Monday, July 31, 2017

Three Words: Bug Off Irving

Ever since July 21 the shocked, rhetorical question, "Who wouldn't want to play with LeBron James?" has been asked. Only, it seems, Kyrie Irving.

To my knowledge, this serious, non-rhetorical mirror question has not been asked: "Who would want to play with Kryie Irving now? Only, it seems, Justise Winslow.

Not Dion Waiters! He had the pleasure, in Lake Mistake, and the two hardly ever passed each other the ball.

The question of who wants to play with Irving, and which team would want to try to incorporate him into its roster is a critically important one, it seems to me, for those teams making or contemplating making offers for Irving. For none is that question more important than Miami.

Kyrie Irving is not a "whale," he is not a superstar. And Miami is Team Happy right now. Pat Riley has kept the band that went 30-11 over the last half of last season together. I have never seen Riley so giddy about a set of players. He truly loves those guys is my distinct impression. Is Riley really going to break up the "7/11" combination of Dragic/Waiters and jeopardize all of the progress Waiters made by throwing him again together with Irving so that Irving again never throws Waiters the ball? That is immediately inserting the Irrationally Unhappy Man into the Irrationally Happy Team. Do not do that. Is Riley really going to include in a trade for Irving Wayne Ellington, the man Riley said it would "kill" him if he had lost to free agency?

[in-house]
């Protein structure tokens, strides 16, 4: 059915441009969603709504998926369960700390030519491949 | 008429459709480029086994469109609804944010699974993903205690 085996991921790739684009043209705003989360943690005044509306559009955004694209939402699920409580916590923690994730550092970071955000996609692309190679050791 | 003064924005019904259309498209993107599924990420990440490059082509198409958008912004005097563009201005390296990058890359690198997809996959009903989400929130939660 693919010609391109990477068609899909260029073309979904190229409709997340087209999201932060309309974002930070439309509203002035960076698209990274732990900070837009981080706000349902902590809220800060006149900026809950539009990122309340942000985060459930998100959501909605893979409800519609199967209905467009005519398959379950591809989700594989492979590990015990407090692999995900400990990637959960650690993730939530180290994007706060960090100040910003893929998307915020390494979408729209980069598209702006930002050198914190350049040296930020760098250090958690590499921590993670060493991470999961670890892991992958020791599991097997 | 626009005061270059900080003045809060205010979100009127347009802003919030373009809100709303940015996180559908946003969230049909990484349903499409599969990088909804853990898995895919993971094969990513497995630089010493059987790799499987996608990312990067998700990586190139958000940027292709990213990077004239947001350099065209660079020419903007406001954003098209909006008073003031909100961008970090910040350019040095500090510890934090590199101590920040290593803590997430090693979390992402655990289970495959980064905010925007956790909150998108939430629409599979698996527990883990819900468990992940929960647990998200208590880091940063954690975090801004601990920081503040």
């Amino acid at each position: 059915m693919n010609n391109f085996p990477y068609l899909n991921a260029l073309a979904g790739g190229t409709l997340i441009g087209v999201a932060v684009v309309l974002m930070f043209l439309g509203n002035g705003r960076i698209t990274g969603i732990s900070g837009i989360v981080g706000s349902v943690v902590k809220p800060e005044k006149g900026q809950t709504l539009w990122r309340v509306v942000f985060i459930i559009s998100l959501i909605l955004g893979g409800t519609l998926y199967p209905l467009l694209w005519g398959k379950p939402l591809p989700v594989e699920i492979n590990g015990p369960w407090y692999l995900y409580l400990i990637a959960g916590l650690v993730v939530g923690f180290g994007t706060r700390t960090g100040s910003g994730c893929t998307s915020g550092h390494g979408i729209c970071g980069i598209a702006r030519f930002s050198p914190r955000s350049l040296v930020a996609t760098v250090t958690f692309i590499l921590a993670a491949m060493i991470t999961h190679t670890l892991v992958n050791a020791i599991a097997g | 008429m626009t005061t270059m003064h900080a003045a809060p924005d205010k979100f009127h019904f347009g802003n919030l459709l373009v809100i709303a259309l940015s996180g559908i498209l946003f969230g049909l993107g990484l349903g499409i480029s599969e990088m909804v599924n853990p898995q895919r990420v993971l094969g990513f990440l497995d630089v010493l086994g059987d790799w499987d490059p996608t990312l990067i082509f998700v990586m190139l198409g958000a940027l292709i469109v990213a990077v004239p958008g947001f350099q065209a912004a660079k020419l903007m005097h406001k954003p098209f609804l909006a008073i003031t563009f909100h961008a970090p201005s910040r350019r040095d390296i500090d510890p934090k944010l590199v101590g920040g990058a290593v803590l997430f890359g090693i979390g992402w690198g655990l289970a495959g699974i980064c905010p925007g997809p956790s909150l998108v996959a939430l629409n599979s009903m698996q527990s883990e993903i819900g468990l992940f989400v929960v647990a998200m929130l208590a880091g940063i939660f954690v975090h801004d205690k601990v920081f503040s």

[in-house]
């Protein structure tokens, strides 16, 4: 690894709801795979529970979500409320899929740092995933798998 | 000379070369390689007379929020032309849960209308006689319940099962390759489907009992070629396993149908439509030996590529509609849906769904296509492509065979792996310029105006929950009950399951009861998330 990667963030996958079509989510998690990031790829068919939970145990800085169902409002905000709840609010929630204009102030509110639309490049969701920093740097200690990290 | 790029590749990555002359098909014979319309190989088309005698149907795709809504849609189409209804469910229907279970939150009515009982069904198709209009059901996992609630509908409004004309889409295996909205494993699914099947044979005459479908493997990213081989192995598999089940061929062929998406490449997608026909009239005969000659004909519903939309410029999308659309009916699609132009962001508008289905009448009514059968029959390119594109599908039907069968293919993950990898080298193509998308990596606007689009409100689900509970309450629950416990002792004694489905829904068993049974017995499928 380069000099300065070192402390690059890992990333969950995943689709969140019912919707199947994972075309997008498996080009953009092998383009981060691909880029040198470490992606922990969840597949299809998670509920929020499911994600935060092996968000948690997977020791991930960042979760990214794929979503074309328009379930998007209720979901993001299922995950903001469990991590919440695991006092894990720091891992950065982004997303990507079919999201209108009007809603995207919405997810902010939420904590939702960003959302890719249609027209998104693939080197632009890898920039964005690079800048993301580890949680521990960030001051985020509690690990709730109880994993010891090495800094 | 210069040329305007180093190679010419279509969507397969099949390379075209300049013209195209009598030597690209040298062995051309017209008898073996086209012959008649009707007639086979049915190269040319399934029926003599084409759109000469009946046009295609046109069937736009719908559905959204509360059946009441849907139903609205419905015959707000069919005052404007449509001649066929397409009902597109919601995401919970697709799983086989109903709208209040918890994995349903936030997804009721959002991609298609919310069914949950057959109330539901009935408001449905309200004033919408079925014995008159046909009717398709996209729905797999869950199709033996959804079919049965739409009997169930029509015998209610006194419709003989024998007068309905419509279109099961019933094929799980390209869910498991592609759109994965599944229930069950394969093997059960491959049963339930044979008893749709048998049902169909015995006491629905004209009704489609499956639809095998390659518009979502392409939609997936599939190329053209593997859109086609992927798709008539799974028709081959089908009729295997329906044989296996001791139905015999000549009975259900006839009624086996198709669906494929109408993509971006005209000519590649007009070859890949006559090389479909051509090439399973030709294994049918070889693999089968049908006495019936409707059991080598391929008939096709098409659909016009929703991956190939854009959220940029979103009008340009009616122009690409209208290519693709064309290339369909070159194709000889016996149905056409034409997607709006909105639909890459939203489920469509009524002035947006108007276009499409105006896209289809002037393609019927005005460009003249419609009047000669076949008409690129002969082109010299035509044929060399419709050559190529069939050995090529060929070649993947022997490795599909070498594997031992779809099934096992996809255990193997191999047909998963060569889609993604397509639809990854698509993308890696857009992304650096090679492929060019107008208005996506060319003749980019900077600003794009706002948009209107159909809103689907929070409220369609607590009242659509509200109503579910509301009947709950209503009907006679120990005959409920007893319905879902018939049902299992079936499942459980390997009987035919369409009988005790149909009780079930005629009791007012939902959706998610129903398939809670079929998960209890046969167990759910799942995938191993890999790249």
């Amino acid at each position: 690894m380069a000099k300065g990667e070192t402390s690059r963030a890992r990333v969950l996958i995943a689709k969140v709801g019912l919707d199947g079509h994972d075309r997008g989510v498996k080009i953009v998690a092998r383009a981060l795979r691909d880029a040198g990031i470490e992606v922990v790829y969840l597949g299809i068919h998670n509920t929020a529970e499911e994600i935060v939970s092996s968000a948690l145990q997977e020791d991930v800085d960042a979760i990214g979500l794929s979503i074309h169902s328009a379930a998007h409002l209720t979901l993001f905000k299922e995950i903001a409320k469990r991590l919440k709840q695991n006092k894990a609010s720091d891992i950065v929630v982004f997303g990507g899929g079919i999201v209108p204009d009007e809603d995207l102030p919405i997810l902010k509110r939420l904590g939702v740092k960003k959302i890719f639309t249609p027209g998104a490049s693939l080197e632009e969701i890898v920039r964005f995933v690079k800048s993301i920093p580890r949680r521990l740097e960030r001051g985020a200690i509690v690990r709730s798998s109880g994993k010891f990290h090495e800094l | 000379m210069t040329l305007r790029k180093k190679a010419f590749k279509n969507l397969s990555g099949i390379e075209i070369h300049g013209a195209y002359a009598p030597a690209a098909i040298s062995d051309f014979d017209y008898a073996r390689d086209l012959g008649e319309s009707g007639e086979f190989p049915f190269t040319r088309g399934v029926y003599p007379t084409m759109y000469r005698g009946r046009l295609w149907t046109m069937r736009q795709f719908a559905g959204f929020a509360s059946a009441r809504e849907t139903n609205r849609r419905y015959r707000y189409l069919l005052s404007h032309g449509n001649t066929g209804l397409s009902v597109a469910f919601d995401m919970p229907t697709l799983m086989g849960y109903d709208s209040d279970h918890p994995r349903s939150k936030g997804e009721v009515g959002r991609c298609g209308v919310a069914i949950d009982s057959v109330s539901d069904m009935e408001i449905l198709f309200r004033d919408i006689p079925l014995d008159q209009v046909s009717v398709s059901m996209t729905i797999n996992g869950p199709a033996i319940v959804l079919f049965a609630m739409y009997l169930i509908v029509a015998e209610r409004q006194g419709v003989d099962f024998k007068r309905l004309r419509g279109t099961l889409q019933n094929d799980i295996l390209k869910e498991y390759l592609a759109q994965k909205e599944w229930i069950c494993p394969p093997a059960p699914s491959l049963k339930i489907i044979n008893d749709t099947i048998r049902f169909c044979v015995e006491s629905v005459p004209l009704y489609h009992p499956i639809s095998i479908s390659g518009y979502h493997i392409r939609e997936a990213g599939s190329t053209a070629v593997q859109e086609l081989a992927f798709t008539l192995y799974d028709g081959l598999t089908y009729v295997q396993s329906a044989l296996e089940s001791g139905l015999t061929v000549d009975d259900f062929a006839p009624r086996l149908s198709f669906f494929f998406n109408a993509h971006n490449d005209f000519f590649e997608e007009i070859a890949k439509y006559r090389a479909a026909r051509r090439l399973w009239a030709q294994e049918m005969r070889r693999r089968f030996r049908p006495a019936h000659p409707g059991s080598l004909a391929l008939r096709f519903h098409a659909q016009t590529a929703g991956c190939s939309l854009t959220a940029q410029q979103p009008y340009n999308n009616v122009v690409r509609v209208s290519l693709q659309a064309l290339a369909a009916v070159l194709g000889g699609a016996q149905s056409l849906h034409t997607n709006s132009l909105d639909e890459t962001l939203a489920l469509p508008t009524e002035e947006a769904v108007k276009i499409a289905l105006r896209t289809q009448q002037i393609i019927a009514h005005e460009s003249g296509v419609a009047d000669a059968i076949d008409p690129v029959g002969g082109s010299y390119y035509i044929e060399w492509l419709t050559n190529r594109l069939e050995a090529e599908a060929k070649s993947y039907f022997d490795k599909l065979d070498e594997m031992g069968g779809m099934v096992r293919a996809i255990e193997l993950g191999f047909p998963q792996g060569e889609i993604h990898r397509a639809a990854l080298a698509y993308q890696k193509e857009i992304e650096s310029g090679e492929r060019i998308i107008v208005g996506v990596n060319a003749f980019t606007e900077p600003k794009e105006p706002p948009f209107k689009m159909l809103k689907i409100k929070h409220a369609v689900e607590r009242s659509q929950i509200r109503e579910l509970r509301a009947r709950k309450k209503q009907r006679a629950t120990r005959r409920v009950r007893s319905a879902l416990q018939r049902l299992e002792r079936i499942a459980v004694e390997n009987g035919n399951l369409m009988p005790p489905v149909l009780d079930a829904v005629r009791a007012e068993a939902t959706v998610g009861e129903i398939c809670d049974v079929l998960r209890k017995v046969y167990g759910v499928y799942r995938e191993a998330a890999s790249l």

Ira Winderman, the respected and longest-tenured Miami beat writer, has suggested more than once that Pat Riley is being blinded by irrational exuberance over Team Happy. I completely understand that sentiment and the smaller part of me darkly thinks he might be correct. The larger part of me however sees a unique--Not too strong a word, this Miami "Heat" team is the happiest in professional sports, the happiest pro team I have ever seen--team, happy and successful. And we have a rational sample size--Half an NBA season--of exuberant success and to see after another half a season if Riley's exuberance is irrational or rational. And we have a player for whom it is in no wise rational to break up Team Happy and its success. Irving is not Alonzo Mourning. Irving is not Shaquille O'Neill. Not LeBron James, not Kevin Durant. Irving is a very good offensive player, a ball-hog scoring machine and defensive liability who has tweety birds flying around his flat head. He is not the Miami "Heat" type. Do not do it, Pat Riley.